Ohio State takes swipe at new student meal plan
Published: Tuesday, February 21, 2012
Updated: Friday, June 15, 2012 23:06
With the semester conversion about four months away, University Residences and Dining Services is planning for the coming change.
URDS has planned the student meal plan conversion, which adjusts for the longer terms, and does away with the swipe system in place, creating a new block system to be implemented following the semester conversion.
The block plan will be similar to the model in place at Sloopy's Diner at the Ohio Union.
"There will be a dollar value assigned to items, regular menu prices instead of the stars and numbers used now," said Zia Ahmed, senior director of Dining Services.
Ahmed said the change was made based on feedback from a committee comprised of students who live on campus and use a meal plan.
Blocks are planned to be a better value for students. Ahmed said students pay about $10.20 per swipe, and next year, they will pay about $8.50 for every two blocks, the equivalent to one on-campus meal, meaning students should save about $1.70 per purchased meal.
Some students are pleased about the change, even if they aren't planning on getting a meal plan next year.
"The more money you save the better. I'm moving off campus so it won't really affect me, but for the incoming freshmen it'll be a better deal," said Kim Hullings, a second-year in accounting.
The roughly $4 spending value of a block should also save students money, because smaller purchases will cost only one block, instead of the equivalent of a whole meal.
"Blocks will give students more grazing options, they can get a coffee and a muffin without having to give up your whole meal," Ahmed said.
Some students said they like this feature of the new meal plan.
"It sounds like a cool idea. A lot of times I wake up late and I'll grab a coffee or breakfast on my way to class," said Tiffany Herndon, a second-year in human development and family sciences.
Herndon said she doesn't think she is getting a good value when she swipes for small items.
"It comes to the point where I would rather use my swipes for little things … even when I'm not terribly hungry, than ending the quarter with a ton of extra unused swipes," Herndon said.
Under the swipe system, students have more options for the number of swipes they could purchase per quarter than they will during the first year on semesters. Students will only be able to purchase 450 blocks, priced at $2,175 per semester, or 600 blocks, priced at $2,550 per semester, but Ahmed said he expects this to be adjusted in the future.
"After first-year data we will have the flexibility to tweak the plan, generated by feedback," Ahmed said.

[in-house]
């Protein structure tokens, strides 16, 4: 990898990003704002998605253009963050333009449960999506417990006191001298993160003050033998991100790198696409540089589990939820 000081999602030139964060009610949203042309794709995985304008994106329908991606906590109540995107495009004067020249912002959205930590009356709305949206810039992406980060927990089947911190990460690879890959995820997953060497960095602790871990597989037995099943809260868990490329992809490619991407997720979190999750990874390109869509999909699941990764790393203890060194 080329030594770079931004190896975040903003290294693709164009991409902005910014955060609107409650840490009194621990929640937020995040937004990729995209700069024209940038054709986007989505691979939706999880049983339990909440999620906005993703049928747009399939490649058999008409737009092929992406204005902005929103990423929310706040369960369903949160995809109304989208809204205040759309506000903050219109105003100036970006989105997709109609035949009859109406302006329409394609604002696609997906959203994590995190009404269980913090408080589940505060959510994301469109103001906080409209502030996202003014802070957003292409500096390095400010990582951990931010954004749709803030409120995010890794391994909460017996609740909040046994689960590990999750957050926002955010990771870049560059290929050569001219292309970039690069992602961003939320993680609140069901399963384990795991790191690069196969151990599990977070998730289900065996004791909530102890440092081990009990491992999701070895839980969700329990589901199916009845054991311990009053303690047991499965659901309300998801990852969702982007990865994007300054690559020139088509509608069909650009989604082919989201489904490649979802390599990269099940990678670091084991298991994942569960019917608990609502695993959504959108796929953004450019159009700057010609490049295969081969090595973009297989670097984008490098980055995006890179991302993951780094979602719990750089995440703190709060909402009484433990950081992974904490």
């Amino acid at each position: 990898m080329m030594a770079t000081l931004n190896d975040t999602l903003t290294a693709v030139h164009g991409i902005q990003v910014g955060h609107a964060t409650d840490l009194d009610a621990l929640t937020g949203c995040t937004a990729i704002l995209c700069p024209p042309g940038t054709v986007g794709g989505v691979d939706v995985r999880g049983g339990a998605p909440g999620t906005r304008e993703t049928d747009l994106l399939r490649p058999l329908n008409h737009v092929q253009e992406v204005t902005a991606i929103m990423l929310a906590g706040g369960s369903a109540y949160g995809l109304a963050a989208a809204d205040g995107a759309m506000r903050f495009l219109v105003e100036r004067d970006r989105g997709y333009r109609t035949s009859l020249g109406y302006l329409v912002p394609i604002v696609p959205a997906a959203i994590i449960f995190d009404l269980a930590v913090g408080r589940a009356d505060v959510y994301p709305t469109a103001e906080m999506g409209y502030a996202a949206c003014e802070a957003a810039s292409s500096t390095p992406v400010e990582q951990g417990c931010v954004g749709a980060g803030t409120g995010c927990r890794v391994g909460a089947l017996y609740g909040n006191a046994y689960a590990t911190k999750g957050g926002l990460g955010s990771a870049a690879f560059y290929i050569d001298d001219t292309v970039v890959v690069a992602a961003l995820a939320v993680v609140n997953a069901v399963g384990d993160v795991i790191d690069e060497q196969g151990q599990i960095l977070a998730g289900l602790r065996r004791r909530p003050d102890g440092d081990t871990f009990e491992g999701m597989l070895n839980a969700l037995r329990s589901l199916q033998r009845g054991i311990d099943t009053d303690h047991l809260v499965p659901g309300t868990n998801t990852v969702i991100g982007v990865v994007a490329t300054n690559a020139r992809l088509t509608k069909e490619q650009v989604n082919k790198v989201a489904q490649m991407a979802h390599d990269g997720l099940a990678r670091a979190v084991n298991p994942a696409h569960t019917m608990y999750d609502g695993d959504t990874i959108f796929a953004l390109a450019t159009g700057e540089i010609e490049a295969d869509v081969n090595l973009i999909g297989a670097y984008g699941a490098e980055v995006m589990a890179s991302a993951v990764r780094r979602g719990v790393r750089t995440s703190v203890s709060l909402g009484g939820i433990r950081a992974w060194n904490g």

Intermediate plans are likely to be added in the coming years.
A traditional meal plan, priced at $1,850 per semester, will also be available, which provides students with three meals per weekday and two on weekend days at Traditions dining locations, along with additional blocks that can be used at other campus dining locations. However, for the first time, an unlimited plan is going to be available.
"An unlimited plan provides access to all traditional dining, for the heavy-user," Ahmed said.
This plan will cost students $2,650 per semester.
Similar to the traditional plan, the unlimited plan only allows users access to traditions dining, aside from 10 blocks to be used at other campus dining locations every week.
A new commuter plan will also be available, giving students living off campus the opportunity to purchase 80 or 160 blocks for the semester. Ahmed said he expects the money-saving value of the blocks to be more attractive to off-campus students compared to the current commuter plan.
"People say they would be better off paying cash with the old plan, so the smaller blocks will be a better option for them," Ahmed said.
The new plan also includes an additional feature to accommodate students who move between campuses.
"The blocks can be used at regional and the Columbus branch, for students who travel and take classes at both, which isn't possible on the current plan," Ahmed said.
Among the other changes, Dining Services is adjusting their policies for students living on campus who don't want to purchase a meal plan at all, evaluating them on a case-by-case basis, to access Dining Services ability to accommodate students with special circumstances.
For students with "very specific dietary needs that we can't accommodate, you have to pay a facility fee. Next year, we're going to give them the option of an off-campus meal plan or pay a significantly less fee," Ahmed said.
Ahmed said students who are selected to be exempt from the meal plan can either purchase a commuter plan, pay no fee or decide not to purchase any meal plan and pay a $100 processing fee to URHS. The department is getting rid of the $525 facility fee that students had to pay if they wanted to opt out of purchasing any meal plan.
Students who do not qualify for the dietary exception must still purchase a meal plan.
Some students think that regardless of dietary needs, upperclassmen shouldn't have to be subjected to a required meal plan.
"It makes sense for freshmen, but you shouldn't force it on sophomores and juniors. If you're older and can eat by yourself, you shouldn't force people to do it," said Dan Goudie, a third-year in electrical engineering.
No fee is administered to students living in apartment-style on-campus housing, which is considered to be buildings where residents have their own kitchen.
While there is a cost associated with the block conversion, the exact cost cannot be determined at this time.
"It's hard to put a dollar number on it until we go through the changes," Ahmed said. "It would be wrong for me to say there is no cost, but it would be hard to put an amount on it."